Report from EURACT -a visit to Ukraine
Dr Jo Buchanan, president of EURACT reports - a visit to Ukraine
The European Academy of Teachers in General Practice and Family Medicine (EURACT) is a WONCA Europe network. For more information on their activities see website
Following the council meeting in Budapest meeting I travelled to Uzghorod in the Ukraine with Pavlo Kolesnyk, at the invitation of Professor Ivan Chopey where I spoke at a national Conference of Family Doctors on the development of Family medicine in Europe. I was able to spend a day prior to the conference visiting locally family practices with Pavlo and I attended a CME course, which Pavlo was delivering on the management of chronic pain. I spoke to the 60 Gps at this course about General Practice in the UK. At the end of my talk one of the participants said ‘I wish we could swap our problems for yours’. As I found out more about the Ukraine I completely understood this comment.
Ukraine is a country with serious economic problems and a limited health service and no health insurance. Visits to GPs are free but medication and investigations have to be paid for. Provision of secondary care is patchy and care for a limited range of conditions such as Diabetes, TB and HIV are provided free of charge through vertical programmes, with the inevitable problems that that causes.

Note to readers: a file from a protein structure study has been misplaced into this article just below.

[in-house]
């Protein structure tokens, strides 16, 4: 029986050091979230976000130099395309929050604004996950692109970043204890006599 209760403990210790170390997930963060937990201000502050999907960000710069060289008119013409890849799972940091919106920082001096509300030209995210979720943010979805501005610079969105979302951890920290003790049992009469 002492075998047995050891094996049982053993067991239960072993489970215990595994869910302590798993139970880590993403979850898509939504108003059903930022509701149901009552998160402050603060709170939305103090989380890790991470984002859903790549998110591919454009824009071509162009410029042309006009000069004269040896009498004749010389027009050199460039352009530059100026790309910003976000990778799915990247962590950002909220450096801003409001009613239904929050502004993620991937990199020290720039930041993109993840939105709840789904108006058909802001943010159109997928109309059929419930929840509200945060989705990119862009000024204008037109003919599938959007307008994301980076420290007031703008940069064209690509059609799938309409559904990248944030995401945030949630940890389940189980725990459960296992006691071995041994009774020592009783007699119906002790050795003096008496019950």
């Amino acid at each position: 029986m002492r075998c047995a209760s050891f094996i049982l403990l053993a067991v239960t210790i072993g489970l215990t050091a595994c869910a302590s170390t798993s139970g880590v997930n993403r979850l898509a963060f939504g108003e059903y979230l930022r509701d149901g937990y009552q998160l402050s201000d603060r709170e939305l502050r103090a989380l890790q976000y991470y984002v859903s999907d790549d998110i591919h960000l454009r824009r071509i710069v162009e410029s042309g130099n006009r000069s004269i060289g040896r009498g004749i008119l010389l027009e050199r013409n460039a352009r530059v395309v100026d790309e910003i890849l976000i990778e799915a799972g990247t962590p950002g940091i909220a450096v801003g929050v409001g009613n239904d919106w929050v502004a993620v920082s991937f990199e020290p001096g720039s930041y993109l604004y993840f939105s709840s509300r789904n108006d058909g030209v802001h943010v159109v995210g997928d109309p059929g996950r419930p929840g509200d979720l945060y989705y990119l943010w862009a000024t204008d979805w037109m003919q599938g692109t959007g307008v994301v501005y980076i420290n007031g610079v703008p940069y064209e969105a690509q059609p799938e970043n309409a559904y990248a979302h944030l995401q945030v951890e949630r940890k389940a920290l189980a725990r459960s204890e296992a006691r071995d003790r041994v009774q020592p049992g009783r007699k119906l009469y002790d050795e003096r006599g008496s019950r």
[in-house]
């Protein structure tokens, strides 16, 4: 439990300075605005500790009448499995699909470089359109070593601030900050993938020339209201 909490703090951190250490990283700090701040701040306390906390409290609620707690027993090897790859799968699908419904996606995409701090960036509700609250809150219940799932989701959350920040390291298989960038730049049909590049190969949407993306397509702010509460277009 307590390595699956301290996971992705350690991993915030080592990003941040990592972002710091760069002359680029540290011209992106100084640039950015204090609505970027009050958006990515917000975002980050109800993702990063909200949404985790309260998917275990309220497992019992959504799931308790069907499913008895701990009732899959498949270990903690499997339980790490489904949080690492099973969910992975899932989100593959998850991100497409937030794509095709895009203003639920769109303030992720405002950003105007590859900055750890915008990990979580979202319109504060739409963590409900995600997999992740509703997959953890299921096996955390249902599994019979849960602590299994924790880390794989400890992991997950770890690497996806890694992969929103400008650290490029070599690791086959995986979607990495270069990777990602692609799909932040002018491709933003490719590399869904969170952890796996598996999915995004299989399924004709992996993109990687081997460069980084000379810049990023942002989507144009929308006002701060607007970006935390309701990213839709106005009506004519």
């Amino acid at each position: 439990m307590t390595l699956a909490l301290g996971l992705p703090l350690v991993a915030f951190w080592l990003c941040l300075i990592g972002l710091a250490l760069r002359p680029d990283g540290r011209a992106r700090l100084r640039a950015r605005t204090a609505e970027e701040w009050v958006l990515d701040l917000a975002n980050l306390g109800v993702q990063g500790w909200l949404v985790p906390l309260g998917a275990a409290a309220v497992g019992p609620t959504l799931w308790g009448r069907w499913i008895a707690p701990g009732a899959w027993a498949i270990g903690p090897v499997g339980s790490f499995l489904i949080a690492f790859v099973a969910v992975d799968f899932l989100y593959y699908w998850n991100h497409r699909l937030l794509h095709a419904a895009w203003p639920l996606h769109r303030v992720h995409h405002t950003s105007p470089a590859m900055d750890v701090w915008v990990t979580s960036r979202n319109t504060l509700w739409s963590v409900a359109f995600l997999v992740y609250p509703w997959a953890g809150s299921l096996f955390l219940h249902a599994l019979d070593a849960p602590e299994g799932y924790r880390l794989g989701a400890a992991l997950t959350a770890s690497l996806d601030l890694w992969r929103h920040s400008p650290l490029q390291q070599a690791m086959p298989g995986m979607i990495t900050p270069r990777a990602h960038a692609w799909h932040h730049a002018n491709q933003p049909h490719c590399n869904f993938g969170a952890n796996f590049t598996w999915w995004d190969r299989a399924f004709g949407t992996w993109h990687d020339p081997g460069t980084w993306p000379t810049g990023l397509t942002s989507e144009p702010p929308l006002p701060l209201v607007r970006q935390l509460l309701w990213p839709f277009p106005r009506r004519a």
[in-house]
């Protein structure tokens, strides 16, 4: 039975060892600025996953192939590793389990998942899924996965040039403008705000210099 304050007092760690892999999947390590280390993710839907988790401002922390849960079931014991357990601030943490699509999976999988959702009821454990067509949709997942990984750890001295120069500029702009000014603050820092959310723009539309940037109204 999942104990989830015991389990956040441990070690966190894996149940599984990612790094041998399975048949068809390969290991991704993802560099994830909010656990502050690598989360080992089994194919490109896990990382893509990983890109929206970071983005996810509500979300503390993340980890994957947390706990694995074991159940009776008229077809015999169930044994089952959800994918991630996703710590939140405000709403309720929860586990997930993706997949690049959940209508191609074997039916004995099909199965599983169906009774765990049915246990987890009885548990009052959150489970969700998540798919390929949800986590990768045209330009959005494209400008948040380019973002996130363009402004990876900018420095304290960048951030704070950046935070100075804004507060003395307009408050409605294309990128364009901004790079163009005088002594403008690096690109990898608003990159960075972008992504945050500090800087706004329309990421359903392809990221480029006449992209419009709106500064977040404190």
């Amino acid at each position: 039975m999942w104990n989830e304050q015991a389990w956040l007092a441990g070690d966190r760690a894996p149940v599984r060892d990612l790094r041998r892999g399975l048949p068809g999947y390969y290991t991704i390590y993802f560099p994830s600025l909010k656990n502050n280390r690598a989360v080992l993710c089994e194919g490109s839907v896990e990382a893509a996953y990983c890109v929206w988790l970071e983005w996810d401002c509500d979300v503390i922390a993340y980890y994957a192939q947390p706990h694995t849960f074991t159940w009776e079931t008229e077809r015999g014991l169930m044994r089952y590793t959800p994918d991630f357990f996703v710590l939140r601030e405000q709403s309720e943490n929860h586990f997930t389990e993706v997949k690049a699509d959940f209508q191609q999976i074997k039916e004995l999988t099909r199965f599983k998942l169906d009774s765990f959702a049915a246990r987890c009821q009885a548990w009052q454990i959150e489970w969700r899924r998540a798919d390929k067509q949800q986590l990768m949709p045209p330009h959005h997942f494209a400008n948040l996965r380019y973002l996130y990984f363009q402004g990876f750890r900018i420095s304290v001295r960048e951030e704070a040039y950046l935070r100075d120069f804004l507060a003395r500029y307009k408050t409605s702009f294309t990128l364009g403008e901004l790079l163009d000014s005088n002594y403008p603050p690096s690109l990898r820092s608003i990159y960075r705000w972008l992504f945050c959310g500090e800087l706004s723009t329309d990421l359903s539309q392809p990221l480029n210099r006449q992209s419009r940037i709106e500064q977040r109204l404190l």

There is a problem with vaccine supply throughout the country and the clinics I visited had had no vaccinations for several months. Last year there were two cases of polio in Ukraine and multiple drug resistant TB is common.
GPs in the Ukraine are paid 60 Euros per month, this forces GPs to take other work to survive. Understandably medical migration is a significant problem.
Pavlo has formed a charity with friends in the USA and Netherlands to help develop GP centres in Uzghorod and his well equipped and attractive clinic had clearly benefitted from this, he was being creative in the way he delivered care to patients and was able to offer point of care lab tests for a range of investigations at much lower cost to the patient than going to the laboratory.
I was made extremely welcome in Uzghorod and was humbled by the way in which people were endeavouring to improve the care offered to patients in very difficult circumstances.